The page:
Flossarian, a research postgraduate in philosophy at Rio Tinto University, had a problem, a dilemma. He hesitated in the corridor, listening to the bursts of manic laughter that came from Lionel Cashcard’s room. He waited for the student counsellor to pause for breath before knocking.
“Come in!” said Cashcard, looking up from his expenses form and creaking in his leather jeans. “What can I do for you?”
“I’ve got a problem, a dilemma,” said Flossarian.
The counsellor, writing furiously, gestured to a plastic…Read
When he said “Imagination is more important than knowledge”, Albert Einstein implied a contrast between fact and possibility. I should like to suggest that there no distinction in kind between the two, but that many people mistakenly accord too much importance to the idea of reality, that is, to what they think we can know for certain. Let us begin, then, with something that seems to combine the real and the unreal: fictional drama.
In discussing drama with students, I have found that many of them, to start with, invoke realism as the yardstick. The…Read
D r. Shenkman writes a letter saying “Please Philosophers, tell me how we can survive in such a hostile environment as our universe”. He asks philosophers to tell him ‘what we are’ and ‘how we should behave towards others’. He describes what he has seen of philosophy so far as the “behaviour of a headless chicken” referring I suspect to the fragmented and specialised nature of the subject as it is practised today. It might be just to accuse modern analytic philosophy, unlike philosophy in other periods of history, of having…Read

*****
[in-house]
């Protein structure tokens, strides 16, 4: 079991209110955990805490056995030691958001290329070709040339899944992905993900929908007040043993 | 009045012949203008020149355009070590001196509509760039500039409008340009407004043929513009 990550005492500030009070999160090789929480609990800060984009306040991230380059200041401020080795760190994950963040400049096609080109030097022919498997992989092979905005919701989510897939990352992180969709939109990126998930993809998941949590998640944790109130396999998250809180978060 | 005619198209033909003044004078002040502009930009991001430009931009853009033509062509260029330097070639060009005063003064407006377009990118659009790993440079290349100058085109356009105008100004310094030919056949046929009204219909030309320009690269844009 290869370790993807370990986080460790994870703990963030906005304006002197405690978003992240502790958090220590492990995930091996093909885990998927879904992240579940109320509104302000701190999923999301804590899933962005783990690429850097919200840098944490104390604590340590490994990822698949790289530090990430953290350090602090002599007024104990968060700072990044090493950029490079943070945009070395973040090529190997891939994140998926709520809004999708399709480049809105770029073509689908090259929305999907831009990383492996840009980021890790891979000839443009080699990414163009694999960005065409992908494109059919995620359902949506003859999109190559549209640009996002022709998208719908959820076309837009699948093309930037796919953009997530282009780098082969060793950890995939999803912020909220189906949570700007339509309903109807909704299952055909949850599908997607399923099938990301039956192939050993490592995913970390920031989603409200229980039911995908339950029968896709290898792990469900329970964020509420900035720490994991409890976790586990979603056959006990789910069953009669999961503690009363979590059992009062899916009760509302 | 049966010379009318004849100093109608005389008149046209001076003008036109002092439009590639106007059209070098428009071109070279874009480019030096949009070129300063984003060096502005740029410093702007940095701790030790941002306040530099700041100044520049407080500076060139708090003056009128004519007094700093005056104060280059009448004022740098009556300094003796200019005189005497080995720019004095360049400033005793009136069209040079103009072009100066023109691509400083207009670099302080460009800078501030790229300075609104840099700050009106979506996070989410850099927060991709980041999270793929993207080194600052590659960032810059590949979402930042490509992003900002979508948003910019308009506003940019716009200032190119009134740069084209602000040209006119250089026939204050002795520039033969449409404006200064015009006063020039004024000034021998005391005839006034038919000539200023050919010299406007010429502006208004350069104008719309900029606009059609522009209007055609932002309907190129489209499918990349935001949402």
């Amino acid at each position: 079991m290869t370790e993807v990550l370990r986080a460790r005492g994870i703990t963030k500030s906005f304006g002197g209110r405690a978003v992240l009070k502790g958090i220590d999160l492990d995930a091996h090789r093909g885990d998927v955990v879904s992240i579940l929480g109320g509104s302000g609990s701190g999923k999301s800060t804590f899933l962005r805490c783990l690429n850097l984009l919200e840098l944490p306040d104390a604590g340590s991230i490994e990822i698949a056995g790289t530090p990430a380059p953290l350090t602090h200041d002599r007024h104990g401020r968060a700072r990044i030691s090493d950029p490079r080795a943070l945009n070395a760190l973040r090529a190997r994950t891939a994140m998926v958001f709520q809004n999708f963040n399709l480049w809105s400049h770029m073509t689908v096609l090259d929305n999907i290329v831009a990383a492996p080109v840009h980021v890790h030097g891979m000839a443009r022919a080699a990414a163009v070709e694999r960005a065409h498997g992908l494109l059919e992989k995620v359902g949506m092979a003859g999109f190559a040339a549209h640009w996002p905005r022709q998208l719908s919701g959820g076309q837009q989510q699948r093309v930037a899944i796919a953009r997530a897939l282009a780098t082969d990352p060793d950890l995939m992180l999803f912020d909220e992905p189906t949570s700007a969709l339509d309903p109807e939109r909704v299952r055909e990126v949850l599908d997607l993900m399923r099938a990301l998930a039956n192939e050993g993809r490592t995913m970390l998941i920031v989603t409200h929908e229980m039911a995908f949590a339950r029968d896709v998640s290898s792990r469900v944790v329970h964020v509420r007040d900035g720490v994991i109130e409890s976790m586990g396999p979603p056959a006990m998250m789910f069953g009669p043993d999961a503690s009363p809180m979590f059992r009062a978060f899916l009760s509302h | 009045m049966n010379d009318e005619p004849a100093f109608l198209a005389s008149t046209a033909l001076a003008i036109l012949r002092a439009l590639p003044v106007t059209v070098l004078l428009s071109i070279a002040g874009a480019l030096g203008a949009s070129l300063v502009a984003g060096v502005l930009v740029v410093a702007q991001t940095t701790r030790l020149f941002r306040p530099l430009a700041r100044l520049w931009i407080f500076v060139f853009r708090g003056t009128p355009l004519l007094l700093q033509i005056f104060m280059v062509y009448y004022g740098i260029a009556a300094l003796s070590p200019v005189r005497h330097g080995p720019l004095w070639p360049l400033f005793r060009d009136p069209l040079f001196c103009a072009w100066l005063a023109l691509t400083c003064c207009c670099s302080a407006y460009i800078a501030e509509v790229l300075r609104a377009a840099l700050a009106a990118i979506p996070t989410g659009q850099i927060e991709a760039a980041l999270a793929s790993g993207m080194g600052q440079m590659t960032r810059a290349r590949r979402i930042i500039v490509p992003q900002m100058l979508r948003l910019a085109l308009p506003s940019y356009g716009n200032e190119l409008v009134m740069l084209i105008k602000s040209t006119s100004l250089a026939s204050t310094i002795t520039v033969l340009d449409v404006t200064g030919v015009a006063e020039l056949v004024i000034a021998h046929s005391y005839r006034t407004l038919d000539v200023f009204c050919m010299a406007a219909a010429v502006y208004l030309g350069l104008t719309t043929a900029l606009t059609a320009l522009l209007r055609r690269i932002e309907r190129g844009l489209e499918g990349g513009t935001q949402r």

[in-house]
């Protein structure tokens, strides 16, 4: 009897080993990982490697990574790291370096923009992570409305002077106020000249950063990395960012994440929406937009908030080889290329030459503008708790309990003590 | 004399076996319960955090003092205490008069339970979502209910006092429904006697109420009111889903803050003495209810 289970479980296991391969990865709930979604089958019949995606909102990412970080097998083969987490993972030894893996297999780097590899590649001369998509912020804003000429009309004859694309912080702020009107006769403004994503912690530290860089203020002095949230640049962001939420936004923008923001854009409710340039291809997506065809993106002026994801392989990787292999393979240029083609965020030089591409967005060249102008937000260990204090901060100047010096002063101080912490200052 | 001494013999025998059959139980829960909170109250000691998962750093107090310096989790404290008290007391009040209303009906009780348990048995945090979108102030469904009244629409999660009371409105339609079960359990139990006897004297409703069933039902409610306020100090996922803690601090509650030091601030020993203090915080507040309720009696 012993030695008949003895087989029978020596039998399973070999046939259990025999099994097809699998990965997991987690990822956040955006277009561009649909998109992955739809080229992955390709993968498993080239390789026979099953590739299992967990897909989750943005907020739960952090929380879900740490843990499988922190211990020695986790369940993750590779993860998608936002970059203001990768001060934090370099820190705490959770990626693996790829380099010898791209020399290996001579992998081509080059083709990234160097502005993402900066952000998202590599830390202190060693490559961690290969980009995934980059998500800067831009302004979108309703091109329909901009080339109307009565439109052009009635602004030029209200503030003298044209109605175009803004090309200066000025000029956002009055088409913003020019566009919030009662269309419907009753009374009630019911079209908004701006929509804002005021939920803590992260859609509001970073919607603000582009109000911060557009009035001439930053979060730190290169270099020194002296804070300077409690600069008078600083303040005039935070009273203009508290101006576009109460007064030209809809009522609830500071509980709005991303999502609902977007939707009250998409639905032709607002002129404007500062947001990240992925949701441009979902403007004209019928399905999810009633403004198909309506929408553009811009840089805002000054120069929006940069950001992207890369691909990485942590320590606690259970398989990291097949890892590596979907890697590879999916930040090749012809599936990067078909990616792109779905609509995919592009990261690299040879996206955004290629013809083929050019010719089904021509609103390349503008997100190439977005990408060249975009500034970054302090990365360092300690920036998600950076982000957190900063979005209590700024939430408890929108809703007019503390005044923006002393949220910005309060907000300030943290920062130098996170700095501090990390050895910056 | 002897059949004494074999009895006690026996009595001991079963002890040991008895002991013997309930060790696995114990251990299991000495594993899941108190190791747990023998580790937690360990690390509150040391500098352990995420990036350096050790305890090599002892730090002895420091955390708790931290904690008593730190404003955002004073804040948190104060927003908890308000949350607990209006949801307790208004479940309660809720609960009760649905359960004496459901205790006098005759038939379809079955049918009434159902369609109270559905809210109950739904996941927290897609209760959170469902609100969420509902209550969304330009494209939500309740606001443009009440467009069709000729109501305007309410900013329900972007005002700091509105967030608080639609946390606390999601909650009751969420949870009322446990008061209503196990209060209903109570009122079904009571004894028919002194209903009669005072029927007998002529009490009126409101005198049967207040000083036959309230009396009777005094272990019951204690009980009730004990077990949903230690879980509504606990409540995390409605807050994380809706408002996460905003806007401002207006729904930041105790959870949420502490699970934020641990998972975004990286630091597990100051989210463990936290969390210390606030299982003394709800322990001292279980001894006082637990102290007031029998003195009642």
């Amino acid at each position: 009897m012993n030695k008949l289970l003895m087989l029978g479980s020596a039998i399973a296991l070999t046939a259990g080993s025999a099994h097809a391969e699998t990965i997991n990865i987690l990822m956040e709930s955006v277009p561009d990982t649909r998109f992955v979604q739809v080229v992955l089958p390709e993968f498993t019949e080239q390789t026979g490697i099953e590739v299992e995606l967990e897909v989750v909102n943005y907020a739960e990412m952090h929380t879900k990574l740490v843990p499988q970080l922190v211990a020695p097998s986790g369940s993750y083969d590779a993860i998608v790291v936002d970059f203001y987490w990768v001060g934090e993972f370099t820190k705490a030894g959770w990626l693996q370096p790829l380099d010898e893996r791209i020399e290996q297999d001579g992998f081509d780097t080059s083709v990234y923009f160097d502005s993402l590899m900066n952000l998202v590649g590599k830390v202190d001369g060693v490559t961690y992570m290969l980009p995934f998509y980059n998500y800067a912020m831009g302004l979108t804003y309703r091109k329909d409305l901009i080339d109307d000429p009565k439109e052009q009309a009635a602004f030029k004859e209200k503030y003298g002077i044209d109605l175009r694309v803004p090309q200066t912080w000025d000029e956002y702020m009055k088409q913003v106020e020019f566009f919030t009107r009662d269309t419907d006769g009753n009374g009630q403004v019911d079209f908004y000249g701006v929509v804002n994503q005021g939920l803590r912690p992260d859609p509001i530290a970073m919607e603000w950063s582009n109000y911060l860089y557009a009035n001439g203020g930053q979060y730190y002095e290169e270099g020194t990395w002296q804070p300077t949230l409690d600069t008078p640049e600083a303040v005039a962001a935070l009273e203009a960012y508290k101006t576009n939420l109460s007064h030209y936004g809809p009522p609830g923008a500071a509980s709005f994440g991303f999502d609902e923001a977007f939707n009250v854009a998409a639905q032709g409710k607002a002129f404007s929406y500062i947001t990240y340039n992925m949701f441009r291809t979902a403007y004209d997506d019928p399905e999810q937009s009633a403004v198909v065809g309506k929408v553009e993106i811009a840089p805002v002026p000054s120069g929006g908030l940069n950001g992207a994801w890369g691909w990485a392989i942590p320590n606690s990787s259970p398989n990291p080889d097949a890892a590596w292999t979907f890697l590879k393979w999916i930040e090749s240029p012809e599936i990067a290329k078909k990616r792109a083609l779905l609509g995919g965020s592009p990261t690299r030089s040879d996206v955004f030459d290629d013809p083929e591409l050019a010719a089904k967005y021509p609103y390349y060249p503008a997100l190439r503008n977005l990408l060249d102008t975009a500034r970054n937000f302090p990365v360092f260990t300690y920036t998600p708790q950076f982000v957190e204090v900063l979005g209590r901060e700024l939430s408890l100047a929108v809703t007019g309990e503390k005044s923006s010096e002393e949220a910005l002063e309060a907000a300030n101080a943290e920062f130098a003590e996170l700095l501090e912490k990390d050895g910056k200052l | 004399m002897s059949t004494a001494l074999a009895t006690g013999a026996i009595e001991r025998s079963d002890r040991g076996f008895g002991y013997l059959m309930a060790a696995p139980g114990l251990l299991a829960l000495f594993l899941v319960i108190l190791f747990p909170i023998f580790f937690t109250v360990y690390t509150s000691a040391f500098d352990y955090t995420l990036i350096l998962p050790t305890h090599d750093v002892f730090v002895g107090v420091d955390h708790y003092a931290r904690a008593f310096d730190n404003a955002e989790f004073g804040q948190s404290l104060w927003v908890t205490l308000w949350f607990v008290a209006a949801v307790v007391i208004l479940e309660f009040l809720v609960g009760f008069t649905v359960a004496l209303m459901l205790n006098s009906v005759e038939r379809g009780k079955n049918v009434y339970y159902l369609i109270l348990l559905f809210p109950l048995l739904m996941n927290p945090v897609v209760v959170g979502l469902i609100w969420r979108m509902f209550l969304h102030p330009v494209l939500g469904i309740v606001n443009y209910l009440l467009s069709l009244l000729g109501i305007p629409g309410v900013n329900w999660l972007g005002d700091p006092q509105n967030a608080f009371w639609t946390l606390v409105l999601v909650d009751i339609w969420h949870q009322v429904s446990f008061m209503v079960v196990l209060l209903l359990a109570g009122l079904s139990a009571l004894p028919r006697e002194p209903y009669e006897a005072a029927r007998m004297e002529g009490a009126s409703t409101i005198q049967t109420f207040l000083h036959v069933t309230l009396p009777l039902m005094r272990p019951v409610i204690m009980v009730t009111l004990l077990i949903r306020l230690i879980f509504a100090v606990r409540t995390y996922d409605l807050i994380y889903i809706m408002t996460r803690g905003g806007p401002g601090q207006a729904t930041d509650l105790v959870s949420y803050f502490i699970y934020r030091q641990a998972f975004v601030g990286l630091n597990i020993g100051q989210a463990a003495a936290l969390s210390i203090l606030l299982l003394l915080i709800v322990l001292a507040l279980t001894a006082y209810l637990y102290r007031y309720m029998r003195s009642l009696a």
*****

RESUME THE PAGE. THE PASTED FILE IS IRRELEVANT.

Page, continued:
Google recently announced that they have built goggles which allow human beings to hook their brains up to an online feed, giving them constant bursts of information. Like a smart phone for your mind, these ‘augmented reality glasses’ respond to your voice commands and fill your field of vision with constant reminders, directions and suggestions about where to have lunch. It is not far from the scenario depicted in M.T. Anderson’s satirical novel Feed in which just about everybody has a chip installed in their brain which is permanently hooked up to the Internet.…Read